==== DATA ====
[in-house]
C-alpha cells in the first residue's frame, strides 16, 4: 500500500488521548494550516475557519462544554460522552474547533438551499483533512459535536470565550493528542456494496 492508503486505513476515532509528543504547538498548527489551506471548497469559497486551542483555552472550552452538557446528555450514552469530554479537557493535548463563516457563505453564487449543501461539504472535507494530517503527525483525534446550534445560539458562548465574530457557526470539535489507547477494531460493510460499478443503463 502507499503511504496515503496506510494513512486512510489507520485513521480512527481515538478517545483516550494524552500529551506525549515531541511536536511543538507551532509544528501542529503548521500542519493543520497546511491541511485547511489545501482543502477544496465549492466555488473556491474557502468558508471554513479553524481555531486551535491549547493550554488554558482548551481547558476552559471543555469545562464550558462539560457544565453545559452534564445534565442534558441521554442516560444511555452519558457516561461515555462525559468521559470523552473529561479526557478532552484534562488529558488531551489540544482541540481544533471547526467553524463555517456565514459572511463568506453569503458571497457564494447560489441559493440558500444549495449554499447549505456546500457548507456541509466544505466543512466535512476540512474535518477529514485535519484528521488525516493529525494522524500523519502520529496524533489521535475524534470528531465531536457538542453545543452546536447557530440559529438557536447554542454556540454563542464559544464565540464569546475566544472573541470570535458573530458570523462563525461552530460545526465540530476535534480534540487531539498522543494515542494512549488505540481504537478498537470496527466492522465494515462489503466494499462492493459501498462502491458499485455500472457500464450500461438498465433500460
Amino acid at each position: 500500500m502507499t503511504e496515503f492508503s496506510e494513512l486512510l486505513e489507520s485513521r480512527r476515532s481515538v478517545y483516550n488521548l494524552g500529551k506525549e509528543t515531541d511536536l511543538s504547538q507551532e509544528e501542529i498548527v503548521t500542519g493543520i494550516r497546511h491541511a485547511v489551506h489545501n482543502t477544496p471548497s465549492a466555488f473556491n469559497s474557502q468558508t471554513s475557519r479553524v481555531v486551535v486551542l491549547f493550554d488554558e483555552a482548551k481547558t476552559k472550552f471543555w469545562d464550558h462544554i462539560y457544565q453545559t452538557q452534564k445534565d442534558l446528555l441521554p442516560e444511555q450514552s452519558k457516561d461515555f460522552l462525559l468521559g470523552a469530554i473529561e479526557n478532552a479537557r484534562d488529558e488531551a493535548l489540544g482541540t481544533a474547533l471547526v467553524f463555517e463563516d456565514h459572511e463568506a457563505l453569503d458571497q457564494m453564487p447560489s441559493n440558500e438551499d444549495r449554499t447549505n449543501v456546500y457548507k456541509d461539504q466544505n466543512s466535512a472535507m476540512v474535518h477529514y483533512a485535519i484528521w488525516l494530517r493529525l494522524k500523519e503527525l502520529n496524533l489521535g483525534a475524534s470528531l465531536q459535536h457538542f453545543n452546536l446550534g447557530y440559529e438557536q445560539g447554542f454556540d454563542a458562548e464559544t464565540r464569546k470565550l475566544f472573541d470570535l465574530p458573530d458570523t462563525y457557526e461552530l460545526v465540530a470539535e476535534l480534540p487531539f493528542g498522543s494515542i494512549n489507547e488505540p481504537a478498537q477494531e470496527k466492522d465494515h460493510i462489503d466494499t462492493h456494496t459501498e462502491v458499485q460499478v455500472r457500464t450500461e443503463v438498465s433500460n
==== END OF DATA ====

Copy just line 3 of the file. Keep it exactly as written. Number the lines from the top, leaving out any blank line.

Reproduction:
Amino acid at each position: 500500500m502507499t503511504e496515503f492508503s496506510e494513512l486512510l486505513e489507520s485513521r480512527r476515532s481515538v478517545y483516550n488521548l494524552g500529551k506525549e509528543t515531541d511536536l511543538s504547538q507551532e509544528e501542529i498548527v503548521t500542519g493543520i494550516r497546511h491541511a485547511v489551506h489545501n482543502t477544496p471548497s465549492a466555488f473556491n469559497s474557502q468558508t471554513s475557519r479553524v481555531v486551535v486551542l491549547f493550554d488554558e483555552a482548551k481547558t476552559k472550552f471543555w469545562d464550558h462544554i462539560y457544565q453545559t452538557q452534564k445534565d442534558l446528555l441521554p442516560e444511555q450514552s452519558k457516561d461515555f460522552l462525559l468521559g470523552a469530554i473529561e479526557n478532552a479537557r484534562d488529558e488531551a493535548l489540544g482541540t481544533a474547533l471547526v467553524f463555517e463563516d456565514h459572511e463568506a457563505l453569503d458571497q457564494m453564487p447560489s441559493n440558500e438551499d444549495r449554499t447549505n449543501v456546500y457548507k456541509d461539504q466544505n466543512s466535512a472535507m476540512v474535518h477529514y483533512a485535519i484528521w488525516l494530517r493529525l494522524k500523519e503527525l502520529n496524533l489521535g483525534a475524534s470528531l465531536q459535536h457538542f453545543n452546536l446550534g447557530y440559529e438557536q445560539g447554542f454556540d454563542a458562548e464559544t464565540r464569546k470565550l475566544f472573541d470570535l465574530p458573530d458570523t462563525y457557526e461552530l460545526v465540530a470539535e476535534l480534540p487531539f493528542g498522543s494515542i494512549n489507547e488505540p481504537a478498537q477494531e470496527k466492522d465494515h460493510i462489503d466494499t462492493h456494496t459501498e462502491v458499485q460499478v455500472r457500464t450500461e443503463v438498465s433500460n